Delon Wright, Utah – In his first year in Salt Lake City after a stint at the City College of San Francisco, Wright was something of an unknown coming into the season. And then, as the Utes were running roughshod over undermanned opponents in the early schedule, it was hard to tell if Wright’s ridiculous numbers were legitimate. Four months later, there is no such worry;  not only are his numbers legit, he’s one of the handful of best players in the league. He led his team in scoring, assists, steals, blocks and minutes. He posted a 59.7 eFG%, an absolutely ludicrous number for a point guard. And he helped shift the climate in the Huntsman Center from that of a program used to losing to one that now expects to win.

Defensive Player of the Year

Nick Johnson, Arizona – Our three voters are a small sample size, perhaps accounting for this surprising result, but Johnson edged Arizona State’s Jordan Bachynski on the basis of his hounding perimeter defense for the most efficient defensive team in the nation.

Nick Johnson: He's Not Just Our Player of the Year, He's Our Defensive Player Of the Year (Christian Petersen, Getty Images)

Nick Johnson: He’s Not Just Our Player of the Year, He’s Our Defensive Player Of the Year (Christian Petersen, Getty Images)

Freshman of the Year

Aaron Gordon, Arizona – So often, the talk about Gordon is about the things he can’t do, and admittedly, he’s a pretty poor shooter. But, he wouldn’t be our unanimous Freshman of the Year and a second-team all-conference guy if he were defined strictly by what he can’t do. Because, what he can do is pretty special. Athletically alone, he is in the upper 1% of all Division I college basketball players. His versatility – being able to guard not only fours and fives like Josh Scott and Dwight Powell, but also ones and twos like Chasson Randle and Spencer Dinwiddie – allow the Wildcats to switch everything defensively and match up with whatever the opponent puts on the court without tweaking their own personnel. And then his ability to rebound and finish around the rim, or his keen passing eye or developing game off the bounce? It is no wonder NBA scouts drool over his potential.

Sixth-Man of The Year

Rondae Hollis-Jefferson, Arizona – What you want most from a sixth-man is the willingness to do whatever is needed to help the team achieve its goals. Sometimes that means a gunner coming in off the bench to provide instant offense, like Jason Calliste at Oregon. Or a complete change of blood like Bryce Alford and Zach LaVine provide at UCLA. But Hollis-Jefferson is the consummate sixth-man, so much so that when Brandon Ashley went down for the year, Hollis-Jefferson was ready and willing to step into the starting lineup. And then, three games later, when Sean Miller decided it would be better for him to return to his role off the bench, he did so without complaint. Oh, and it also helps that he’s really good, a terrific defender that fits in perfectly with the rest of the squad, an aggressive rebounder and a skilled slasher.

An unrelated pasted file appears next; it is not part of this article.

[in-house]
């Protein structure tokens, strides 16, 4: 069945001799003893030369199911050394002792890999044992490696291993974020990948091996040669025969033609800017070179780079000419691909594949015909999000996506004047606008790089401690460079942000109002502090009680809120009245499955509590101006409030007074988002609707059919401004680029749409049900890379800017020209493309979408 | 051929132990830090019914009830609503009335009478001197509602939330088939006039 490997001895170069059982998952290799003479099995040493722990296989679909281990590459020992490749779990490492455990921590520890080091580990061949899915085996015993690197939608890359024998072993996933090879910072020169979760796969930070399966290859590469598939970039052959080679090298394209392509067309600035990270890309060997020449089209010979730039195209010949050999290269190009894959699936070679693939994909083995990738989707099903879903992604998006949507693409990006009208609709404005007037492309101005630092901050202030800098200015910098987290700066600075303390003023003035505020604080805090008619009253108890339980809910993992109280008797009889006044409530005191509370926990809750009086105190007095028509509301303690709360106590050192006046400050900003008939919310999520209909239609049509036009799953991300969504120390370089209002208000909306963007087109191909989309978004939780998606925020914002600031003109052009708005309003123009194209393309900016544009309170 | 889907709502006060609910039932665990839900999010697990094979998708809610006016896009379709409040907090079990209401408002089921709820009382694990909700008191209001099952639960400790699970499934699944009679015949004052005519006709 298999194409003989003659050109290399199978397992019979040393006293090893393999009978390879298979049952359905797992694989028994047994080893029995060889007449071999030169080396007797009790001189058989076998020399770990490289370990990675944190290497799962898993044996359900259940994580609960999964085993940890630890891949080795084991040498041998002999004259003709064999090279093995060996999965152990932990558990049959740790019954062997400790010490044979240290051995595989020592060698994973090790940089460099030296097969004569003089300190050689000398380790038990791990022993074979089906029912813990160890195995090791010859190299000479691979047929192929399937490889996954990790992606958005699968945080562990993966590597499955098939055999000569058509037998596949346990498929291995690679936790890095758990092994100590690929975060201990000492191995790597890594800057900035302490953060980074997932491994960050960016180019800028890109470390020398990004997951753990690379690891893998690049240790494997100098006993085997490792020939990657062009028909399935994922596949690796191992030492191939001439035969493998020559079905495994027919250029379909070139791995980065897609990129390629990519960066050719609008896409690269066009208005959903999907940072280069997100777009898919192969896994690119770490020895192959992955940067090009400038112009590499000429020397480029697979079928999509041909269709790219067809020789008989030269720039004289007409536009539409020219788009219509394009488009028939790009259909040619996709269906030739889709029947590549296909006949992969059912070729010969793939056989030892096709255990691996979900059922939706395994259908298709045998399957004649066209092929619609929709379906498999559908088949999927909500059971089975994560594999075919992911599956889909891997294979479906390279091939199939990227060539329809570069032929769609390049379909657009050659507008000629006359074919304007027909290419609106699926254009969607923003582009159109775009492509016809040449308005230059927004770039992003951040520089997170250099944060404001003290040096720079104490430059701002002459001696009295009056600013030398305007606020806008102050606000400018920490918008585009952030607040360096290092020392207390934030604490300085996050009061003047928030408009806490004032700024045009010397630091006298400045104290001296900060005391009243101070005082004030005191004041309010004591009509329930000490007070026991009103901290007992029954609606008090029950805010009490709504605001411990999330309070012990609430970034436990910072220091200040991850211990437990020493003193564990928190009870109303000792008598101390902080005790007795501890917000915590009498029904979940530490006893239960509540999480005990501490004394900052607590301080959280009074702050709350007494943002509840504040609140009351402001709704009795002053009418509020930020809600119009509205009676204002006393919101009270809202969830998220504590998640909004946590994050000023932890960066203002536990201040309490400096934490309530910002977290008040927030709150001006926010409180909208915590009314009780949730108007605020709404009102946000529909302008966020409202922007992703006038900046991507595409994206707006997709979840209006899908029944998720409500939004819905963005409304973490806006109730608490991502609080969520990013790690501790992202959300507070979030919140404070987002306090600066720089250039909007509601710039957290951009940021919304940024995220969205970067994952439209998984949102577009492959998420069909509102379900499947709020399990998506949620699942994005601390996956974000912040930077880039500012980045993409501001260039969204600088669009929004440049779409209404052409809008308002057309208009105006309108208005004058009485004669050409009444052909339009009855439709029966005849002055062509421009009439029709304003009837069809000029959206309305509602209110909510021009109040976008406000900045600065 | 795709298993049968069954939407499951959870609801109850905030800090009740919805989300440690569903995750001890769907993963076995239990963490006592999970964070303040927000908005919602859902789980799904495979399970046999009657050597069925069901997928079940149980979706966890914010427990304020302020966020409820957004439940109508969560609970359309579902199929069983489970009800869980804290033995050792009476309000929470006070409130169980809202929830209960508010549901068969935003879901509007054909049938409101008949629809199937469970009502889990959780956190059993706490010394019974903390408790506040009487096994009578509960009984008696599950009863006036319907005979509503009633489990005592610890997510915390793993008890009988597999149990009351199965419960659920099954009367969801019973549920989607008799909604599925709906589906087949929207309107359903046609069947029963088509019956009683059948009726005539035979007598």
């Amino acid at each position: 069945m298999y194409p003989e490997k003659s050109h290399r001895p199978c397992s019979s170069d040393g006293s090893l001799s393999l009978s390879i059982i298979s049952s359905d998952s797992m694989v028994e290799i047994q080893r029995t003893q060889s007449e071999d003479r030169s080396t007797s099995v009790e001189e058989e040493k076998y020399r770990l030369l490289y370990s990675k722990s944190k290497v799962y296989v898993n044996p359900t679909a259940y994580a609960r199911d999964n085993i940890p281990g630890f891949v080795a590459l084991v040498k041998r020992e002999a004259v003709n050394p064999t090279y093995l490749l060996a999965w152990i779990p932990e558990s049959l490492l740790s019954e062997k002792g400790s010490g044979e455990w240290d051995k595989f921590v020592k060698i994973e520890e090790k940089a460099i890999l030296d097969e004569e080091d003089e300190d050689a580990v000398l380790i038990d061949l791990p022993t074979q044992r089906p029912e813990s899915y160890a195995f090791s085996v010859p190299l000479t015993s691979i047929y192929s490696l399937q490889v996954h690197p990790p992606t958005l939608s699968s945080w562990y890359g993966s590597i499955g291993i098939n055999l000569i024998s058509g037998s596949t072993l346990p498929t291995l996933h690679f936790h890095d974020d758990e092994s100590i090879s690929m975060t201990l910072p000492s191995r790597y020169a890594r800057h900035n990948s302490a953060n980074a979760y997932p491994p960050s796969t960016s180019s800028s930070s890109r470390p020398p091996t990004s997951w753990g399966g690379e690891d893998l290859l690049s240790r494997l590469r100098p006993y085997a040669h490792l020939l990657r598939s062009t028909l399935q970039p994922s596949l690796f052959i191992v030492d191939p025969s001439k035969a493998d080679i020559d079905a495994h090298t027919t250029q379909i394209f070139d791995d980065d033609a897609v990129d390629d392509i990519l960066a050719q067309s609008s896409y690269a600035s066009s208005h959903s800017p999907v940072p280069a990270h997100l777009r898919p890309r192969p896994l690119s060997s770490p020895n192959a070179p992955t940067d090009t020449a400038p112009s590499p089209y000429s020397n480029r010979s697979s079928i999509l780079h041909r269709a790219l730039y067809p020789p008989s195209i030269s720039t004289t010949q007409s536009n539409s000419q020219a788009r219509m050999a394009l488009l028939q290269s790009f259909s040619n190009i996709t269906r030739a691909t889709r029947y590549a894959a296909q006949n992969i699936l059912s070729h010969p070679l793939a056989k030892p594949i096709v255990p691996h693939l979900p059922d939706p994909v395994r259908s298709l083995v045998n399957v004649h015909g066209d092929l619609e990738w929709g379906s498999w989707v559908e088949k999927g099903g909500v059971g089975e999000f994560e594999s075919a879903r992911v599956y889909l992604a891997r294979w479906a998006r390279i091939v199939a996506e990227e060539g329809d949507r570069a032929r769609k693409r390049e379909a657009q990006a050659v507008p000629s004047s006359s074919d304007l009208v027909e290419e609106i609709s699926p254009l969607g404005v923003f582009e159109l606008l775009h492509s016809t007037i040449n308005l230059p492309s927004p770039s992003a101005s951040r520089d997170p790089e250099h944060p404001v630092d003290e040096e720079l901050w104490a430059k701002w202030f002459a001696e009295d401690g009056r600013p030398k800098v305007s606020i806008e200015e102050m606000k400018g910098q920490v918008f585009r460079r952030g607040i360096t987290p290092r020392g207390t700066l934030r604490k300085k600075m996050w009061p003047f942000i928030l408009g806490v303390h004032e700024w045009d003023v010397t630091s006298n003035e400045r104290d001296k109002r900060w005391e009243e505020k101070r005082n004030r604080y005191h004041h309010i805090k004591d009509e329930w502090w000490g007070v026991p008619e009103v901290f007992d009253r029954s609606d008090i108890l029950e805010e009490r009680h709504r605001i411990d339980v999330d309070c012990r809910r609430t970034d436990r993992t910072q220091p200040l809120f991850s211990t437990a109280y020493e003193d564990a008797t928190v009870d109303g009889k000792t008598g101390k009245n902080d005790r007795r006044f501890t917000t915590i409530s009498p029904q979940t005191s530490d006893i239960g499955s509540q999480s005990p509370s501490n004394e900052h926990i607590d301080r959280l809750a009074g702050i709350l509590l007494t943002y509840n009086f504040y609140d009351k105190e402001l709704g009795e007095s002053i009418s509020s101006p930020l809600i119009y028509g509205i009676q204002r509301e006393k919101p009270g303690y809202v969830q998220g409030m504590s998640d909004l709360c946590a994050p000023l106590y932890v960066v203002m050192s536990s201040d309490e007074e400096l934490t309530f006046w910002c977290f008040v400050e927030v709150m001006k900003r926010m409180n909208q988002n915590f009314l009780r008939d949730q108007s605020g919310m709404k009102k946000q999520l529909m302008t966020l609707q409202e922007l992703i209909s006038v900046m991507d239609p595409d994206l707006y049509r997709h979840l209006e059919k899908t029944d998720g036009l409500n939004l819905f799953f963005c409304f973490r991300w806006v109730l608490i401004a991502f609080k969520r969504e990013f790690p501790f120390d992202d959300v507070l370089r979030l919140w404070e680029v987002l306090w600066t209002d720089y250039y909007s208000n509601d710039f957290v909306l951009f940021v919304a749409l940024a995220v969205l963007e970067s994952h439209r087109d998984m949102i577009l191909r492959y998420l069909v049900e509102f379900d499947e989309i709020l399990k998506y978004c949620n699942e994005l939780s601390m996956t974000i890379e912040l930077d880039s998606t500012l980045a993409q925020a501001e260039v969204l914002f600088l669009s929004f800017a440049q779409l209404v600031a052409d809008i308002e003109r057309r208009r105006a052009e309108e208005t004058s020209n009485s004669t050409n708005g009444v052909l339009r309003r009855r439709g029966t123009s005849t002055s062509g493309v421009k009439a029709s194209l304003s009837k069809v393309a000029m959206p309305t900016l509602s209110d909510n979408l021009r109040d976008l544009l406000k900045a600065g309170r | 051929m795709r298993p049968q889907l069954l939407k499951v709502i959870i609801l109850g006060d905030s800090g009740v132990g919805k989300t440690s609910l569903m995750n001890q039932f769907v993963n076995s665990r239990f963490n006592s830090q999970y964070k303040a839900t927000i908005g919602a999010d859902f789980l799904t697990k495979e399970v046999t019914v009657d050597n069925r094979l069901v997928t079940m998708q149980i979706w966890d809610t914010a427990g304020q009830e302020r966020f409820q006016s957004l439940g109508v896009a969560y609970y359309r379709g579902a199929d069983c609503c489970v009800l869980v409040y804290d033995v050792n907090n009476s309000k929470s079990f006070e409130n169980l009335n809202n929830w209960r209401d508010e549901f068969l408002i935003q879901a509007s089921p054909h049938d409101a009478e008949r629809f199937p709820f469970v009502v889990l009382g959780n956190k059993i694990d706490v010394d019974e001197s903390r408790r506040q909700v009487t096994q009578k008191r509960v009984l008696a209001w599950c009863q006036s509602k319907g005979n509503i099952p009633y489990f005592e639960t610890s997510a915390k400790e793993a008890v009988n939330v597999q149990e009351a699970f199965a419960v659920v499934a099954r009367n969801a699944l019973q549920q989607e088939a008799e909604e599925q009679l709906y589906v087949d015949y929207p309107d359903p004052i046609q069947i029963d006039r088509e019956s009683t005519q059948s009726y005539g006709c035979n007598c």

Most Improved

Davonte Lacy, Washington State – On a team that lost go-to scorer Brock Motum, the junior guard took over the reigns as the Cougars best offensive option. His scoring average jumped from 10 PPG to almost 20, his shooting percentages went up across the board and his usage numbers skyrocketed as well. It may not have been the year Ken Bone envisioned, but it certainly wasn’t Lacy’s fault.

All-Freshman Team

  • Aaron Gordon, Arizona
  • Nigel Williams-Goss, Washington
  • Rondae Hollis-Jefferson, Arizona
  • Zach LaVine, UCLA
  • Bryce Alford, UCLA

All-Defensive Team

  • Nick Johnson, Arizona
  • Jordan Bachynski, Arizona State
  • Aaron Gordon, Arizona
  • Delon Wright, Utah
  • Jordan Adams, UCLA
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Otskey’s Observations: Episode XV, Player and Coach of the Year Edition

Posted by Brian Otskey (@botskey) on March 6th, 2014

Each week throughout the season, RTC columnist Brian Otskey (@botskey) will run down his observations from the previous week of college basketball.

As the college basketball regular season wraps up, I thought this would be a good time to run down my Coaches of the Year and Players of the Year in each of the major conferences. Here goes…

ACC

  • POY: T.J. Warren, NC State (24.2 PPG, 6.9 RPG, 1.8 SPG). Warren has been a tremendous bright spot on an otherwise mediocre Wolfpack squad. Since a rough four-point game against Virginia on January 11, Warren has scored at least 20 points in every game he has played (he missed one game due to injury). At 6’8” and an athletic 215 pounds, Warren is a match-up problem for nearly every opponent. He has had eight 30+ point games (only one fewer than Doug McDermott), including Monday’s 41-point explosion in a road win at Pittsburgh. Some may disagree because NC State is not at the top of the ACC, but a season like this where Warren brought it night after night deserves special recognition.
Tony Bennett has done a tremendous job at Virginia. (virginiasports.com)

Tony Bennett has done a tremendous job at Virginia. (virginiasports.com)